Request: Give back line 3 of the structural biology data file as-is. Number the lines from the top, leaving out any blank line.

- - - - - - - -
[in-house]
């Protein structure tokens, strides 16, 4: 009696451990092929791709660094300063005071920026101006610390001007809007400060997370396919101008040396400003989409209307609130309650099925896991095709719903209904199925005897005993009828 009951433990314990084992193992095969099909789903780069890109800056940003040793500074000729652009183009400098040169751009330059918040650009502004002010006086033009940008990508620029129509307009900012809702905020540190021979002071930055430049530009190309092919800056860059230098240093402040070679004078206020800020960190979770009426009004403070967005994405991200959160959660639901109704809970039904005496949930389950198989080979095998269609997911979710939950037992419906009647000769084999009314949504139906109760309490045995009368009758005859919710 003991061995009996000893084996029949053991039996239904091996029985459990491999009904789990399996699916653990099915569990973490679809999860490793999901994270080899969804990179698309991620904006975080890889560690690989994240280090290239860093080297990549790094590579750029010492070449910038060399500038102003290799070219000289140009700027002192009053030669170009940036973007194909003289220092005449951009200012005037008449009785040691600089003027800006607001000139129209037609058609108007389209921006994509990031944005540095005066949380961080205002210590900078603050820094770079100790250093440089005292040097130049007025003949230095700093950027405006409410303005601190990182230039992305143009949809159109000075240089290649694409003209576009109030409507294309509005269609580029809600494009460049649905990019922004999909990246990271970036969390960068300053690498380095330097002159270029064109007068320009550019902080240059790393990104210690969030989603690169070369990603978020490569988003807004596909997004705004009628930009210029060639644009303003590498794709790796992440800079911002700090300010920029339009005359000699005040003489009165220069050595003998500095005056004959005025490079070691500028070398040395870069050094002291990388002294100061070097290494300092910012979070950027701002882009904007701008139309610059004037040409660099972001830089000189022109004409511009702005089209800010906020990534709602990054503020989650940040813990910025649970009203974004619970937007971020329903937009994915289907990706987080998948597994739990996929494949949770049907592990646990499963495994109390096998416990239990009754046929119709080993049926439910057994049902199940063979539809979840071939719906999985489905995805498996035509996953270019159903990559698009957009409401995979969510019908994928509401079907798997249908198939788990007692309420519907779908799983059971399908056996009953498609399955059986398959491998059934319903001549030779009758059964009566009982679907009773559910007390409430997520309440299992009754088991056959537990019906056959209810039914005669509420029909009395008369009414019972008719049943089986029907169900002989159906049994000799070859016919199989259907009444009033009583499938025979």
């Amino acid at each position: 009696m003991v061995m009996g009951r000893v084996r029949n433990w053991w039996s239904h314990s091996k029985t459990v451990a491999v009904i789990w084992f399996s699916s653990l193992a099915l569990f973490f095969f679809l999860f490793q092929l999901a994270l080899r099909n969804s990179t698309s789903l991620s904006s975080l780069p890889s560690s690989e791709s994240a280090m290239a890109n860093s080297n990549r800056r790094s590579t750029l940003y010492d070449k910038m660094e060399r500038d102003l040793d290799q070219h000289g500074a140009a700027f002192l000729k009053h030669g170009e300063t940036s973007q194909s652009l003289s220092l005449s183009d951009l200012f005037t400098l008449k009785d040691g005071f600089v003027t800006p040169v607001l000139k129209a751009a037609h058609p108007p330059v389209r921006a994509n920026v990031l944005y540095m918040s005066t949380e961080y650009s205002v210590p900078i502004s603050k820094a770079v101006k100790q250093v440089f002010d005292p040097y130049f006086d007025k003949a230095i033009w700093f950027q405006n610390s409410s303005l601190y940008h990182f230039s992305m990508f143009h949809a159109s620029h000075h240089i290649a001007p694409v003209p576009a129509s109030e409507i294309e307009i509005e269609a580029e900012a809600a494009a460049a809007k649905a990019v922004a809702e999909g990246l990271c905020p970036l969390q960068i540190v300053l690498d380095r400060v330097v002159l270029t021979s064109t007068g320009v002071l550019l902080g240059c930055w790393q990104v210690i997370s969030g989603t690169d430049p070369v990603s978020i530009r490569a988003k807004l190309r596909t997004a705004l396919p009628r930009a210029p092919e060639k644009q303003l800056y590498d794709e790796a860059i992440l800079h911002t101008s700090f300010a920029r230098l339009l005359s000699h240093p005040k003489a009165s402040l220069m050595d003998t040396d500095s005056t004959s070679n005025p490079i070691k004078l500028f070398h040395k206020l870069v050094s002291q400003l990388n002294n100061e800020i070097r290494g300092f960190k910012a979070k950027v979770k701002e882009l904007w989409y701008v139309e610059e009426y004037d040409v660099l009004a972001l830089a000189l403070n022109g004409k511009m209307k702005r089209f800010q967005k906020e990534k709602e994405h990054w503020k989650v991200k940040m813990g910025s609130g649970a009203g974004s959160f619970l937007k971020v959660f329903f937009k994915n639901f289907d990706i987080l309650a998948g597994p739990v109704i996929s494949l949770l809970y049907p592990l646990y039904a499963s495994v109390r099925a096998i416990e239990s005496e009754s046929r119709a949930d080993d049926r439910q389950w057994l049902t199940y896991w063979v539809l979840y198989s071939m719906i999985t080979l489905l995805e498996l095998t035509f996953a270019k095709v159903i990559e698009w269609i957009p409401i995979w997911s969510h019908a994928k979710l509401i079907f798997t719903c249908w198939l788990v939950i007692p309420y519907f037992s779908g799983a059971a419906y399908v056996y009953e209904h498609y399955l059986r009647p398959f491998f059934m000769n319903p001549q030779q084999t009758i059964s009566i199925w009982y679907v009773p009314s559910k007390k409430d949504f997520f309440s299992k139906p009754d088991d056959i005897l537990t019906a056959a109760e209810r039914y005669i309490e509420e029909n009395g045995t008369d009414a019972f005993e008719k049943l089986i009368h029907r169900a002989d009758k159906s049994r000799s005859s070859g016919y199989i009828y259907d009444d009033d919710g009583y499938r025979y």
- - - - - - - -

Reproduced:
């Amino acid at each position: 009696m003991v061995m009996g009951r000893v084996r029949n433990w053991w039996s239904h314990s091996k029985t459990v451990a491999v009904i789990w084992f399996s699916s653990l193992a099915l569990f973490f095969f679809l999860f490793q092929l999901a994270l080899r099909n969804s990179t698309s789903l991620s904006s975080l780069p890889s560690s690989e791709s994240a280090m290239a890109n860093s080297n990549r800056r790094s590579t750029l940003y010492d070449k910038m660094e060399r500038d102003l040793d290799q070219h000289g500074a140009a700027f002192l000729k009053h030669g170009e300063t940036s973007q194909s652009l003289s220092l005449s183009d951009l200012f005037t400098l008449k009785d040691g005071f600089v003027t800006p040169v607001l000139k129209a751009a037609h058609p108007p330059v389209r921006a994509n920026v990031l944005y540095m918040s005066t949380e961080y650009s205002v210590p900078i502004s603050k820094a770079v101006k100790q250093v440089f002010d005292p040097y130049f006086d007025k003949a230095i033009w700093f950027q405006n610390s409410s303005l601190y940008h990182f230039s992305m990508f143009h949809a159109s620029h000075h240089i290649a001007p694409v003209p576009a129509s109030e409507i294309e307009i509005e269609a580029e900012a809600a494009a460049a809007k649905a990019v922004a809702e999909g990246l990271c905020p970036l969390q960068i540190v300053l690498d380095r400060v330097v002159l270029t021979s064109t007068g320009v002071l550019l902080g240059c930055w790393q990104v210690i997370s969030g989603t690169d430049p070369v990603s978020i530009r490569a988003k807004l190309r596909t997004a705004l396919p009628r930009a210029p092919e060639k644009q303003l800056y590498d794709e790796a860059i992440l800079h911002t101008s700090f300010a920029r230098l339009l005359s000699h240093p005040k003489a009165s402040l220069m050595d003998t040396d500095s005056t004959s070679n005025p490079i070691k004078l500028f070398h040395k206020l870069v050094s002291q400003l990388n002294n100061e800020i070097r290494g300092f960190k910012a979070k950027v979770k701002e882009l904007w989409y701008v139309e610059e009426y004037d040409v660099l009004a972001l830089a000189l403070n022109g004409k511009m209307k702005r089209f800010q967005k906020e990534k709602e994405h990054w503020k989650v991200k940040m813990g910025s609130g649970a009203g974004s959160f619970l937007k971020v959660f329903f937009k994915n639901f289907d990706i987080l309650a998948g597994p739990v109704i996929s494949l949770l809970y049907p592990l646990y039904a499963s495994v109390r099925a096998i416990e239990s005496e009754s046929r119709a949930d080993d049926r439910q389950w057994l049902t199940y896991w063979v539809l979840y198989s071939m719906i999985t080979l489905l995805e498996l095998t035509f996953a270019k095709v159903i990559e698009w269609i957009p409401i995979w997911s969510h019908a994928k979710l509401i079907f798997t719903c249908w198939l788990v939950i007692p309420y519907f037992s779908g799983a059971a419906y399908v056996y009953e209904h498609y399955l059986r009647p398959f491998f059934m000769n319903p001549q030779q084999t009758i059964s009566i199925w009982y679907v009773p009314s559910k007390k409430d949504f997520f309440s299992k139906p009754d088991d056959i005897l537990t019906a056959a109760e209810r039914y005669i309490e509420e029909n009395g045995t008369d009414a019972f005993e008719k049943l089986i009368h029907r169900a002989d009758k159906s049994r000799s005859s070859g016919y199989i009828y259907d009444d009033d919710g009583y499938r025979y």